When it comes to technology supporting women, many tools are lacking. But, recently, there has been an influx in technology and biotech that is filling in some of these gaps.
While this growing number of biotechnologies is good news, there’s a catch—much of this technology only targets women who are fertile. Products for managing period pain and periods, birth control, contraception support, and so much more are targeted to help this demographic.
But what about menopausal and postmenopausal women?
There’s this idea floating around that once a woman hits menopause, she is not as useful to society. The same line of thought exists for men—aging bodies are deemed to be less valuable since they cannot contribute as intensely to the labor workforce as younger bodies.
As a physician, I feel that we are remiss to not include menopausal and postmenopausal women in research efforts and biotechnological development.
This article will dive into this previously unexplored topic and suggest possible solutions to move forward.
Understanding Investments in Women: Fertile Women vs. Menopausal
One easy way to understand this gap in biotechnology is to look at investment capital. Biotechnology is provided funding for ideas that are valuable and this gives them the space, time, and resources to research new products and offer a solution.
Investment capital is low for women in general.
Some sources look at this issue from the standpoint of gender in biotechnology companies. Decision-makers in key biotech companies skew toward men; start-ups with female founders and management team members seem to be consistently underfunded.
It’s natural that women will tend to think up innovative ideas that solve female-centric problems, but this is not always the case. Data science also helps investors to decide where to put their money.
In fact, investors look at three primary factors when considering funding:
- Trust in the underlying data and science.
- Trust in the future market.
- Trust in the management team.
Other studies have historically identified that the number of women interested and involved in biotech is not a problem. There is a vast pool of biology PhD students who are female (in fact, half of all students are reportedly female), and 25-30% of biology faculty are female as well. But getting women in the boardroom seems to be part of the problem.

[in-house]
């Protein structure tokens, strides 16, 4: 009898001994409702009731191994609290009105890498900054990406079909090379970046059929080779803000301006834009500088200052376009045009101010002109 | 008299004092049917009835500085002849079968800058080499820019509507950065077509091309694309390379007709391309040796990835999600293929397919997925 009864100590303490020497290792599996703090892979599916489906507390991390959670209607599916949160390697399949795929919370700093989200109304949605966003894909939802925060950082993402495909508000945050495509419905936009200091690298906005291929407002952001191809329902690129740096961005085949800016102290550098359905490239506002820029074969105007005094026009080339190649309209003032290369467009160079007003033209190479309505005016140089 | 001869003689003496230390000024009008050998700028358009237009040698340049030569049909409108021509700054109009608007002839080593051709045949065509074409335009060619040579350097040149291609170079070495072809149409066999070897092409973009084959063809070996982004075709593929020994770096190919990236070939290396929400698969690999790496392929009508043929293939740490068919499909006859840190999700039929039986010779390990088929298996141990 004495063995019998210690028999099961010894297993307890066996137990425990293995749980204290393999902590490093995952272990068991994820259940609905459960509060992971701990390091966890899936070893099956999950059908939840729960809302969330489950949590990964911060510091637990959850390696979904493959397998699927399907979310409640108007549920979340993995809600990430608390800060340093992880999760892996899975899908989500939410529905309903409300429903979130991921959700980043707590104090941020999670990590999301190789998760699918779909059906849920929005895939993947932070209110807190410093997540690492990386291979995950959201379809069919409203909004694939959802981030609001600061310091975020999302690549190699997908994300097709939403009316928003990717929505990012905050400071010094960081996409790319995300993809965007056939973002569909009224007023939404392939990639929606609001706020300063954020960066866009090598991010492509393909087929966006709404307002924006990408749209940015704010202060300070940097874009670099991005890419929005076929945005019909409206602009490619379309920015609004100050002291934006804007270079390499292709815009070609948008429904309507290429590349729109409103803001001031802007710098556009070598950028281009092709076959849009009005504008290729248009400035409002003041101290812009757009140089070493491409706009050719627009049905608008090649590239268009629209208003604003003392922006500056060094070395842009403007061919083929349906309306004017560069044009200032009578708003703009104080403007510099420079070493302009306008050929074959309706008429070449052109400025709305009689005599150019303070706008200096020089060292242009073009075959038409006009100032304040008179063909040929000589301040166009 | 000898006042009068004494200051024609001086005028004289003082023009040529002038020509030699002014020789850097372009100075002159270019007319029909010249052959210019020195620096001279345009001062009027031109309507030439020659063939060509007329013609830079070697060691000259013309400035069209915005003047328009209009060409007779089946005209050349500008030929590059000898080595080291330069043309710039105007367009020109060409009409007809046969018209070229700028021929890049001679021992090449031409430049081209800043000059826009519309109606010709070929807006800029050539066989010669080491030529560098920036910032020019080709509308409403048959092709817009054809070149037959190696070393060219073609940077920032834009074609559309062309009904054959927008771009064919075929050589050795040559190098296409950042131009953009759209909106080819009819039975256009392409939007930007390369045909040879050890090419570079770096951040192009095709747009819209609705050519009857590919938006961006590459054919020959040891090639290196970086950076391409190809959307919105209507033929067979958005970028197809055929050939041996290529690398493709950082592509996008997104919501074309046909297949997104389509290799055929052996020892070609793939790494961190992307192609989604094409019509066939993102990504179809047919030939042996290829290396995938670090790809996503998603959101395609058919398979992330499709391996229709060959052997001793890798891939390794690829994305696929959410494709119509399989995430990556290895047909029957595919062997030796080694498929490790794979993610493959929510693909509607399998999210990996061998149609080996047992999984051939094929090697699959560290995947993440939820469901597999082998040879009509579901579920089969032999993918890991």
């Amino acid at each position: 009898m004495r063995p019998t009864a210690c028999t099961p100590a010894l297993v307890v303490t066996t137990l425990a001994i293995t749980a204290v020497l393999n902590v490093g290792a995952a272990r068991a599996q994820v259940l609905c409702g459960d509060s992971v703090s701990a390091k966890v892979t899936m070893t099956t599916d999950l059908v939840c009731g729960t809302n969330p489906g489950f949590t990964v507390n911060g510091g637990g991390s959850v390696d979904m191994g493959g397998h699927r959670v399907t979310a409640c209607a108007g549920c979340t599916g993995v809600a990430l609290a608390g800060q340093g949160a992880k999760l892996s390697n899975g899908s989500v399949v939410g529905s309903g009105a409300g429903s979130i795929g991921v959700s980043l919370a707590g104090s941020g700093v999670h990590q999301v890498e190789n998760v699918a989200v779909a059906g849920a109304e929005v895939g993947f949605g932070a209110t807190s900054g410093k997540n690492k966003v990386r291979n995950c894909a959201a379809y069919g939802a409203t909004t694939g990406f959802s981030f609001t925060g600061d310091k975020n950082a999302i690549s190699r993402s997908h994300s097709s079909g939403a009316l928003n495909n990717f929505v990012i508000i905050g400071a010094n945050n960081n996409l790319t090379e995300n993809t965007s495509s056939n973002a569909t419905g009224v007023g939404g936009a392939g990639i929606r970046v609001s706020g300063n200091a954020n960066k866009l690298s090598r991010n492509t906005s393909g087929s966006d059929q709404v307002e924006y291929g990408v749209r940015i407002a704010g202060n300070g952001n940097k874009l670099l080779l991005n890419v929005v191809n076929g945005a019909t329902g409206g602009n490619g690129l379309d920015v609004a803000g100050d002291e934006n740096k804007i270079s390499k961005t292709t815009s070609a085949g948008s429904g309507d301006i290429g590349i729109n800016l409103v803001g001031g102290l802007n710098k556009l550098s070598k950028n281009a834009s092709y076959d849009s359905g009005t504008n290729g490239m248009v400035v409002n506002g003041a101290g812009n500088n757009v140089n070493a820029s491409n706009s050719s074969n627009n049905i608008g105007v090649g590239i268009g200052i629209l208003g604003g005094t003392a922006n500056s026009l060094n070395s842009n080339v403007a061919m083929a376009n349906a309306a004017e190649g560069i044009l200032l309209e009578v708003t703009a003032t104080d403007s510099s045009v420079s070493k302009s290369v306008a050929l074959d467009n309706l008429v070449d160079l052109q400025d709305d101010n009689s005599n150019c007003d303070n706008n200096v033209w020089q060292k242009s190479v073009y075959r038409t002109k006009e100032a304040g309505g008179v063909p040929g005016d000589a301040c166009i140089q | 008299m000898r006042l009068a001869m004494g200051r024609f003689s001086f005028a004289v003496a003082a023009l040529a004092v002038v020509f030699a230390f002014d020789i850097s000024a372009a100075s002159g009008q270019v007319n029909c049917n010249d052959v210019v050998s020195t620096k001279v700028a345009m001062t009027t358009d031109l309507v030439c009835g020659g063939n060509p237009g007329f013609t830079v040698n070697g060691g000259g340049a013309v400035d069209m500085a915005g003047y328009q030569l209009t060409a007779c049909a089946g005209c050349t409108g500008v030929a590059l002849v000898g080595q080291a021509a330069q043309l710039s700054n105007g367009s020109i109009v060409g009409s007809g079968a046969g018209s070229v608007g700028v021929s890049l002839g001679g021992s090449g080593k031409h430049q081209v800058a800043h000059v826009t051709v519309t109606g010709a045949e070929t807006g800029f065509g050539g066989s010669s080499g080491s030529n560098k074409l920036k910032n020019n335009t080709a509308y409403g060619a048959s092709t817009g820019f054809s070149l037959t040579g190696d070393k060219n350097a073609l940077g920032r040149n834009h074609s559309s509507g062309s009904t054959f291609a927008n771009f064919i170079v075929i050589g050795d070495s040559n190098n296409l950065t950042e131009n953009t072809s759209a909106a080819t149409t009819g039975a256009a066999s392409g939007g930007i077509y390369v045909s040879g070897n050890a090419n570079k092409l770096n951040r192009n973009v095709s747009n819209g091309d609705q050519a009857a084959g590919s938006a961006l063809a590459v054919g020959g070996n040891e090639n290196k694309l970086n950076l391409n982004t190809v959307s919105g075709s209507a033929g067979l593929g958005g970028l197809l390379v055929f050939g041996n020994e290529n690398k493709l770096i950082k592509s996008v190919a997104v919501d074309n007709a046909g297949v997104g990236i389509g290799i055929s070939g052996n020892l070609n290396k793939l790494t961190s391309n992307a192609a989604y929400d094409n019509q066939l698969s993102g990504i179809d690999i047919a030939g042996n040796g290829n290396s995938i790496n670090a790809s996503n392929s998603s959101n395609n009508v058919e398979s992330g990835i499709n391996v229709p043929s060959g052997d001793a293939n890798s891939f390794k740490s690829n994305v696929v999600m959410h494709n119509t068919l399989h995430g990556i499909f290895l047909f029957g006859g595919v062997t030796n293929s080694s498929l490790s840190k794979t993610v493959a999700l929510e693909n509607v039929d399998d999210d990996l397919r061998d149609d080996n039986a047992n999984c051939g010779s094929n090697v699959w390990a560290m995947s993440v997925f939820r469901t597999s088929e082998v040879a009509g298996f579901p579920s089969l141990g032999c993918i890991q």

This harkens back to a study done by Harvey Lodish and Nancy Hopkins over at Harvard Business School, when they realized that out of the 100 names of scientists who had been funded by a local venture capitalist group, 99 were men.
So is this another case of the good ol’ boys club?
Could be. Lodish and Hopkins believe that women are not being asked into the boardrooms of many of the leading biotechnology companies. And without their key insight, women are not being asked to solve many of the problems specific to women.
Biotech Solutions for Women of All Ages
Biotechnology is responsible for solving some of the world’s most complex medical problems. From diagnostic tests that keep the blood supply safe from AIDS viruses to home pregnancy tests, biotechnology has been behind it all.
But once again, these numbers are skewed based on gender. Companies led by women are still underfunded, and this means that many of the innovative ideas that come from women for the benefit of underrepresented women will have to come from private companies that put up their own money. Or perhaps they find funding through other means. In general, while these success stories might play out, they often take longer and have less of an impact.
Think about a biotech entrepreneur with an idea to improve hormone medication for menopausal women. Biotech investors aren’t necessarily chomping at the bit to fund this issue because a) women who hit menopausal aren’t really talked about all that much and b) the reward for solving this issue does not seem to be extremely high.
All this is despite the fact that many women consider their switch into menopause to be life-altering. We know of the common symptoms of menopause, which include hot flashes, night sweats, and discomfort during sex.
But menopause can have a profound impact on a women’s daily life. She might have trouble sleeping, low moods, memory issues, concentration issues or anxiety, or all of the above, and still, she is expected to fit some roles of the doting mother or grandmother or even her job expectations at work.
Yes, so while women are regularly going through their hormonal shifts, they are still expected to go to work. This means period shifts and menopausal shifts.
Why Should We Look at All Women in Biotech
So what happens when we look at women?
In general, a more diverse set of biotechnology research and tools can balance out the products and services available for all genders. Expectations for work are still there for women, no matter what their hormones are doing, and in ways, this shuts them out from valuable positions in society and in companies.
By providing biotechnological advancements for women, it makes their life easier and they are able to better contribute to society. Menopausal and postmenopausal women are already contributing to society, so investing in their well-being could improve the roles that they already have, improve their well-being, and make life easier for them.
Not everything needs to be about improving for societal contribution.
Why not look to women of all ages, regardless of their fertility health, and seek ways to improve their well-being. Are we not past the day when women are still stuck at home or begging to be in the boardrooms? Or are we opening up our doors to these women, their innovative ideas, and their unique viewpoints? Medical doctors can step up and fill this role as clinical champions.
It’s time for a change, and investing in women-led biotech companies and women-centric biotech developments is one way to make this change.